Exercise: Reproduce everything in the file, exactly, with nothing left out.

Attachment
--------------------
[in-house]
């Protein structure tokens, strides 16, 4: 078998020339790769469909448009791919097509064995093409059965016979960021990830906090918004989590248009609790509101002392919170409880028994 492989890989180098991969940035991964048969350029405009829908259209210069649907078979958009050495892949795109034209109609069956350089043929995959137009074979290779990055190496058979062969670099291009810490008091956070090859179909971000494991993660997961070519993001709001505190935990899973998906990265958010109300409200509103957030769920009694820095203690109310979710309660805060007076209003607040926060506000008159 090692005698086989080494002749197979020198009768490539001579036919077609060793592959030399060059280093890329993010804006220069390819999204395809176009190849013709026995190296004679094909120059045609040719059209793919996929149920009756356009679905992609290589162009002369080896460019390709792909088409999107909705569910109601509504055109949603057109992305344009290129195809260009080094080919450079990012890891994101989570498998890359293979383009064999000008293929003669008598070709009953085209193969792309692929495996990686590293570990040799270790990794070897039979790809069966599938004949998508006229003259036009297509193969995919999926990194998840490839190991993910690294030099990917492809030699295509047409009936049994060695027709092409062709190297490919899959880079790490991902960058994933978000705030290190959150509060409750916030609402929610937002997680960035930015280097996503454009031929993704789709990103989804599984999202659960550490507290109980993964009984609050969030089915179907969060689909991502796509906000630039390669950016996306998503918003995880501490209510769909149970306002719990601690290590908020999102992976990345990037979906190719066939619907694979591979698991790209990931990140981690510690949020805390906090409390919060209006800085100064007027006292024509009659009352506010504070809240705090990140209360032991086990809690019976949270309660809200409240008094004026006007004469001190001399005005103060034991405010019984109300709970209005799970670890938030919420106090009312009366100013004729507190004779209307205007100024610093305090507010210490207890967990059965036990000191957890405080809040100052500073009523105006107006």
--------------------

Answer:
[in-house]
């Protein structure tokens, strides 16, 4: 078998020339790769469909448009791919097509064995093409059965016979960021990830906090918004989590248009609790509101002392919170409880028994 492989890989180098991969940035991964048969350029405009829908259209210069649907078979958009050495892949795109034209109609069956350089043929995959137009074979290779990055190496058979062969670099291009810490008091956070090859179909971000494991993660997961070519993001709001505190935990899973998906990265958010109300409200509103957030769920009694820095203690109310979710309660805060007076209003607040926060506000008159 090692005698086989080494002749197979020198009768490539001579036919077609060793592959030399060059280093890329993010804006220069390819999204395809176009190849013709026995190296004679094909120059045609040719059209793919996929149920009756356009679905992609290589162009002369080896460019390709792909088409999107909705569910109601509504055109949603057109992305344009290129195809260009080094080919450079990012890891994101989570498998890359293979383009064999000008293929003669008598070709009953085209193969792309692929495996990686590293570990040799270790990794070897039979790809069966599938004949998508006229003259036009297509193969995919999926990194998840490839190991993910690294030099990917492809030699295509047409009936049994060695027709092409062709190297490919899959880079790490991902960058994933978000705030290190959150509060409750916030609402929610937002997680960035930015280097996503454009031929993704789709990103989804599984999202659960550490507290109980993964009984609050969030089915179907969060689909991502796509906000630039390669950016996306998503918003995880501490209510769909149970306002719990601690290590908020999102992976990345990037979906190719066939619907694979591979698991790209990931990140981690510690949020805390906090409390919060209006800085100064007027006292024509009659009352506010504070809240705090990140209360032991086990809690019976949270309660809200409240008094004026006007004469001190001399005005103060034991405010019984109300709970209005799970670890938030919420106090009312009366100013004729507190004779209307205007100024610093305090507010210490207890967990059965036990000191957890405080809040100052500073009523105006107006």